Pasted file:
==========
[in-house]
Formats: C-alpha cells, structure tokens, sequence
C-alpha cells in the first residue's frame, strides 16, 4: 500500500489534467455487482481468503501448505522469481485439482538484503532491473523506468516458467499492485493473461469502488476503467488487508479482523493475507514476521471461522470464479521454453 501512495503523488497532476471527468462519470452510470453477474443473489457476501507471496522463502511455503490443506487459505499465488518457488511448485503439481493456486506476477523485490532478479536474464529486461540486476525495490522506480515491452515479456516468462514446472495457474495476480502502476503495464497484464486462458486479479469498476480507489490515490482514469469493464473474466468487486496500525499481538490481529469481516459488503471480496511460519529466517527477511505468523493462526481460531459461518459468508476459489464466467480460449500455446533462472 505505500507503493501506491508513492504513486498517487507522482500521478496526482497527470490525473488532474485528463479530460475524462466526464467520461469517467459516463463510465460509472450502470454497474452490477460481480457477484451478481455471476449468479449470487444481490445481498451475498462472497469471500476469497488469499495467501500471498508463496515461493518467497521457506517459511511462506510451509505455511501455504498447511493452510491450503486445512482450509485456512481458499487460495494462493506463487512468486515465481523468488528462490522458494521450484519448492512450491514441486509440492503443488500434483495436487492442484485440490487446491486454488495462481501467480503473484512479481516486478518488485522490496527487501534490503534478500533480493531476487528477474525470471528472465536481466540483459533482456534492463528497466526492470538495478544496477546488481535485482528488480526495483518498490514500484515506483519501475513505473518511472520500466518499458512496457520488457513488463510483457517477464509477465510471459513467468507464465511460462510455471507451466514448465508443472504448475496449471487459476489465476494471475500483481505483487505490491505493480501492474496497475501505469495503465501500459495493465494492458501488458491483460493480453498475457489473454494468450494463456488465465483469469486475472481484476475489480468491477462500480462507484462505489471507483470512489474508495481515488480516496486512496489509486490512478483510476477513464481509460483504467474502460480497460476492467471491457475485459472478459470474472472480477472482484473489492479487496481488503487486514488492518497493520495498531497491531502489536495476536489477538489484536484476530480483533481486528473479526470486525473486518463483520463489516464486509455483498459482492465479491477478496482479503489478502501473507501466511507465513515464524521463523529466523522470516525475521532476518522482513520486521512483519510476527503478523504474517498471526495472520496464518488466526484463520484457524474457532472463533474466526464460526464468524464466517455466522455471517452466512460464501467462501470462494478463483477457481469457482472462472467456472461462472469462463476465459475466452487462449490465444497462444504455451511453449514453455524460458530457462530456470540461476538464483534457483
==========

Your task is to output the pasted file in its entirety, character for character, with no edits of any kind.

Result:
[in-house]
Formats: C-alpha cells, structure tokens, sequence
C-alpha cells in the first residue's frame, strides 16, 4: 500500500489534467455487482481468503501448505522469481485439482538484503532491473523506468516458467499492485493473461469502488476503467488487508479482523493475507514476521471461522470464479521454453 501512495503523488497532476471527468462519470452510470453477474443473489457476501507471496522463502511455503490443506487459505499465488518457488511448485503439481493456486506476477523485490532478479536474464529486461540486476525495490522506480515491452515479456516468462514446472495457474495476480502502476503495464497484464486462458486479479469498476480507489490515490482514469469493464473474466468487486496500525499481538490481529469481516459488503471480496511460519529466517527477511505468523493462526481460531459461518459468508476459489464466467480460449500455446533462472 505505500507503493501506491508513492504513486498517487507522482500521478496526482497527470490525473488532474485528463479530460475524462466526464467520461469517467459516463463510465460509472450502470454497474452490477460481480457477484451478481455471476449468479449470487444481490445481498451475498462472497469471500476469497488469499495467501500471498508463496515461493518467497521457506517459511511462506510451509505455511501455504498447511493452510491450503486445512482450509485456512481458499487460495494462493506463487512468486515465481523468488528462490522458494521450484519448492512450491514441486509440492503443488500434483495436487492442484485440490487446491486454488495462481501467480503473484512479481516486478518488485522490496527487501534490503534478500533480493531476487528477474525470471528472465536481466540483459533482456534492463528497466526492470538495478544496477546488481535485482528488480526495483518498490514500484515506483519501475513505473518511472520500466518499458512496457520488457513488463510483457517477464509477465510471459513467468507464465511460462510455471507451466514448465508443472504448475496449471487459476489465476494471475500483481505483487505490491505493480501492474496497475501505469495503465501500459495493465494492458501488458491483460493480453498475457489473454494468450494463456488465465483469469486475472481484476475489480468491477462500480462507484462505489471507483470512489474508495481515488480516496486512496489509486490512478483510476477513464481509460483504467474502460480497460476492467471491457475485459472478459470474472472480477472482484473489492479487496481488503487486514488492518497493520495498531497491531502489536495476536489477538489484536484476530480483533481486528473479526470486525473486518463483520463489516464486509455483498459482492465479491477478496482479503489478502501473507501466511507465513515464524521463523529466523522470516525475521532476518522482513520486521512483519510476527503478523504474517498471526495472520496464518488466526484463520484457524474457532472463533474466526464460526464468524464466517455466522455471517452466512460464501467462501470462494478463483477457481469457482472462472467456472461462472469462463476465459475466452487462449490465444497462444504455451511453449514453455524460458530457462530456470540461476538464483534457483